A group of GirlVentures participants learn sea kayaking skills. (Photo by Eileen Roche)

The nonprofit sector’s focus on advancing social welfare means that we are responsible not only for implementing effective management practices, but also for holding ourselves accountable to the communities we serve. We know that board diversity improves performance and inclusive teams make better decisions. We know the value of including our communities and program participants in decision-making. Yet while references to equity, inclusion, and diversity (DEI) are seemingly everywhere, as a white executive director, I am acutely aware that nearly 90 percent of all nonprofit executive directors or presidents are white. In my field, environmental conservation and outdoor recreation, people of color hold just 12 percent of staff positions, and participants in outdoor recreation programs overwhelmingly identify as white.

Acknowledging intersectionality—the reality that we live within a system of overlapping and interdependent privileges and disadvantages—is a first step toward truly addressing DEI. But how can we make acknowledging intersectionality a practice, and not just a conversation? We can start by making relatively simple changes that center our work at the intersection of race, gender, sexual orientation, ableism, and implicit bias. Here are some practical ways to begin.

Start with systems, not individual responsibility. At a recent networking event focused on gender inclusion in the outdoor industry, a self-described disabled person of color asked a white woman panelist how we can make the outdoors more accessible. The speaker smiled and replied, “Just do it! We all just have to try hard! It’s up to us!” While she may have intended to motivate the crowd, her response ignored the facts that most trails aren’t wheelchair accessible, many people of color have a well-founded historical fear of being alone in nature, that social and economic barriers have been built to intentionally keep some at a disadvantage. When we place the onus on marginalized people to “just do it,” we ignore the systems of oppression that have created barriers to accessibility.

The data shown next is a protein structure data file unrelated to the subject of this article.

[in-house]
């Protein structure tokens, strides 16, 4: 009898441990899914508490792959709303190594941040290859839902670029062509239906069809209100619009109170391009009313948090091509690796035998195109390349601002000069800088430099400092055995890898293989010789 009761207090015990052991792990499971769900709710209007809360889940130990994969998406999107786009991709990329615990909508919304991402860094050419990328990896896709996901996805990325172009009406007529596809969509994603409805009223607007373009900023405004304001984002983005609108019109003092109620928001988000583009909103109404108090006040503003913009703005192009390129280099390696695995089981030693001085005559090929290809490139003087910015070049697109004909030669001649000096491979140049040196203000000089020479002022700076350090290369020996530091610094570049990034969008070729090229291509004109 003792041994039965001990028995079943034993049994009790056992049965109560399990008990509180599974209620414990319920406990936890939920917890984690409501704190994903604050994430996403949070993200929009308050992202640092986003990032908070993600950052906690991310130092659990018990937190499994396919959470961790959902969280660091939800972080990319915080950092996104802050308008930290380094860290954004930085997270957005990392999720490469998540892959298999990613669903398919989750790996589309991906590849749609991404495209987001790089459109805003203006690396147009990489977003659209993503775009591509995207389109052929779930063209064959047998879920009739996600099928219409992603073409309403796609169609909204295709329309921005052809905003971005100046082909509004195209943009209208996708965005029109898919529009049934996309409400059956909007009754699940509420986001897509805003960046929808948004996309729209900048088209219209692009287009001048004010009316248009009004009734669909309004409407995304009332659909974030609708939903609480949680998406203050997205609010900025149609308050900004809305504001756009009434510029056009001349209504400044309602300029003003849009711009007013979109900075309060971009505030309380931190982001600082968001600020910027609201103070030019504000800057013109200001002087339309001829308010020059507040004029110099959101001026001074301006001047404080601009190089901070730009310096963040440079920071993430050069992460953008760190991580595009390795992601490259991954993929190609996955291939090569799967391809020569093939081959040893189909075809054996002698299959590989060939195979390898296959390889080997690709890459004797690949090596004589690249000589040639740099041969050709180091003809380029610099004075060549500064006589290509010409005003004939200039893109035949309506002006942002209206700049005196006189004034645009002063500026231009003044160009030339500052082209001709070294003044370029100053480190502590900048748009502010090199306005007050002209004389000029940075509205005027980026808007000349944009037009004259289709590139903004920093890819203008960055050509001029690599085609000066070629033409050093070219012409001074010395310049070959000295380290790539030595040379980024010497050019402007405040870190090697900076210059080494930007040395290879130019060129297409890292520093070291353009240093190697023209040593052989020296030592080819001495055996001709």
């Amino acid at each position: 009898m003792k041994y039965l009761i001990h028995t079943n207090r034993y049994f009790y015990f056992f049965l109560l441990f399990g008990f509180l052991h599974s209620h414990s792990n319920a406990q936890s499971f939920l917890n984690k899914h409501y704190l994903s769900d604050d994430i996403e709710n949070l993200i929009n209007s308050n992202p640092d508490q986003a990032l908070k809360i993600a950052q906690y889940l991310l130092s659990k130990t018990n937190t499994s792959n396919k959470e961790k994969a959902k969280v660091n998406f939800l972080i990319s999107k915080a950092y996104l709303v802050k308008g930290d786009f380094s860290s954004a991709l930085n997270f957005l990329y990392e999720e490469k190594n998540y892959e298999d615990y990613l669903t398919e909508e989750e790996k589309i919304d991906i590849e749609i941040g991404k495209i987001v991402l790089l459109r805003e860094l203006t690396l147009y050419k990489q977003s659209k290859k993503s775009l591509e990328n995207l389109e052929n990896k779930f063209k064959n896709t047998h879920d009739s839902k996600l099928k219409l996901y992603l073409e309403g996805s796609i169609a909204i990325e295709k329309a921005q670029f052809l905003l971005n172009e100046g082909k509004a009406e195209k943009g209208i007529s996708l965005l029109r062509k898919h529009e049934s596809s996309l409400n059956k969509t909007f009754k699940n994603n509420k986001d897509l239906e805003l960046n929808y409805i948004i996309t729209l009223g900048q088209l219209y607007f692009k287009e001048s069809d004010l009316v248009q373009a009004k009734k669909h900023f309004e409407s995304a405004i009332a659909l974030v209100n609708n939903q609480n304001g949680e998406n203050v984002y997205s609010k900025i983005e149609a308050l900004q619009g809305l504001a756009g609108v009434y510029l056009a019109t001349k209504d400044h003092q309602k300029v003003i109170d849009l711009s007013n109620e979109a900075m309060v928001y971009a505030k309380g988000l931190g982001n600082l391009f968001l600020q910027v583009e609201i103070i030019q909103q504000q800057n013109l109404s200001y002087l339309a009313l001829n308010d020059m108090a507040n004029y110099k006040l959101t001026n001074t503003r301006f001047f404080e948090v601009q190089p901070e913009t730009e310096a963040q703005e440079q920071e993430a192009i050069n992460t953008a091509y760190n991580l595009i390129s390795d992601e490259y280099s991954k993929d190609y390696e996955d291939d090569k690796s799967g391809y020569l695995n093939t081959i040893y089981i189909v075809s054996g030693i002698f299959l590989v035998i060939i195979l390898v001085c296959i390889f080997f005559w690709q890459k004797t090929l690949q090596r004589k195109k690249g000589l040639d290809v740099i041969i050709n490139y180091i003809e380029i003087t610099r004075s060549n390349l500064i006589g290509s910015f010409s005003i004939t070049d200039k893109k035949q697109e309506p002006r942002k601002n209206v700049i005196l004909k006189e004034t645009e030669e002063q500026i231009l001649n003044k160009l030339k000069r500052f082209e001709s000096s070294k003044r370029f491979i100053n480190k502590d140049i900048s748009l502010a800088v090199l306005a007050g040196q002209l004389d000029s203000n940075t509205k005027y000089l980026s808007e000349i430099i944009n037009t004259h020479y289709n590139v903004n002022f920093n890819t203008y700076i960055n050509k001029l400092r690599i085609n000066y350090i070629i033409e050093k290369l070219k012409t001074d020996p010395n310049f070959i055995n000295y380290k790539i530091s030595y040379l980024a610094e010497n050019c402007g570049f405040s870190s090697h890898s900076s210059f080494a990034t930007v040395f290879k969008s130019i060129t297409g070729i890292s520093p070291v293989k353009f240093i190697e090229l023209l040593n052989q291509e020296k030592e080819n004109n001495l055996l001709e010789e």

When we evaluate our events, programs, or organization as a whole, it’s important to ask what barriers might keep people away, rather than assuming positive intent is enough to make spaces inclusive.

Understand that not every space is for everyone. Social media accounts created by and for marginalized groups can be an important avenue for building affirmative spaces. Not long ago, a commenter on the Brown People Camping Instagram account began angrily posting about how he was going to start a rival “white people camping” account. And at a conference intended exclusively for people of color, a white woman repeatedly tried to participate, assuming that because she worked for a conference sponsor, she would be welcome. Examples abound of people of privilege assuming that every space is theirs.